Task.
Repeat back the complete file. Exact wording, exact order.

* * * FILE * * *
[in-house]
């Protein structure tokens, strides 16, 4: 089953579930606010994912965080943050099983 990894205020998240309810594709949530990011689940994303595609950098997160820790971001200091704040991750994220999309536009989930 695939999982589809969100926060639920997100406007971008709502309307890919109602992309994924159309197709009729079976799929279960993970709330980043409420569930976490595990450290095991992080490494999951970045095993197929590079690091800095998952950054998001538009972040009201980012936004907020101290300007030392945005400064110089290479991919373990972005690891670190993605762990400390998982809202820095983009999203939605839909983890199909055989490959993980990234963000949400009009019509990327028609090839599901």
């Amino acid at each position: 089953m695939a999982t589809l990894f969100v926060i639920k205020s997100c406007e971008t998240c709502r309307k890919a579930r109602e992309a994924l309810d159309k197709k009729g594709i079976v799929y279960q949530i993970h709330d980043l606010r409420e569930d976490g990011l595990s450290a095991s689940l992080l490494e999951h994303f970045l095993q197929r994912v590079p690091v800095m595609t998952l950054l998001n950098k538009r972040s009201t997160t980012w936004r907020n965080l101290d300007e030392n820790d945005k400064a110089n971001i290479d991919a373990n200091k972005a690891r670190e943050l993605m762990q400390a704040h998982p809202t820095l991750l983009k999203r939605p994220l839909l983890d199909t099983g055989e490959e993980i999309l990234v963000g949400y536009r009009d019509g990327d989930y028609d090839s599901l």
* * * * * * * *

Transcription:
[in-house]
């Protein structure tokens, strides 16, 4: 089953579930606010994912965080943050099983 990894205020998240309810594709949530990011689940994303595609950098997160820790971001200091704040991750994220999309536009989930 695939999982589809969100926060639920997100406007971008709502309307890919109602992309994924159309197709009729079976799929279960993970709330980043409420569930976490595990450290095991992080490494999951970045095993197929590079690091800095998952950054998001538009972040009201980012936004907020101290300007030392945005400064110089290479991919373990972005690891670190993605762990400390998982809202820095983009999203939605839909983890199909055989490959993980990234963000949400009009019509990327028609090839599901």
């Amino acid at each position: 089953m695939a999982t589809l990894f969100v926060i639920k205020s997100c406007e971008t998240c709502r309307k890919a579930r109602e992309a994924l309810d159309k197709k009729g594709i079976v799929y279960q949530i993970h709330d980043l606010r409420e569930d976490g990011l595990s450290a095991s689940l992080l490494e999951h994303f970045l095993q197929r994912v590079p690091v800095m595609t998952l950054l998001n950098k538009r972040s009201t997160t980012w936004r907020n965080l101290d300007e030392n820790d945005k400064a110089n971001i290479d991919a373990n200091k972005a690891r670190e943050l993605m762990q400390a704040h998982p809202t820095l991750l983009k999203r939605p994220l839909l983890d199909t099983g055989e490959e993980i999309l990234v963000g949400y536009r009009d019509g990327d989930y028609d090839s599901l």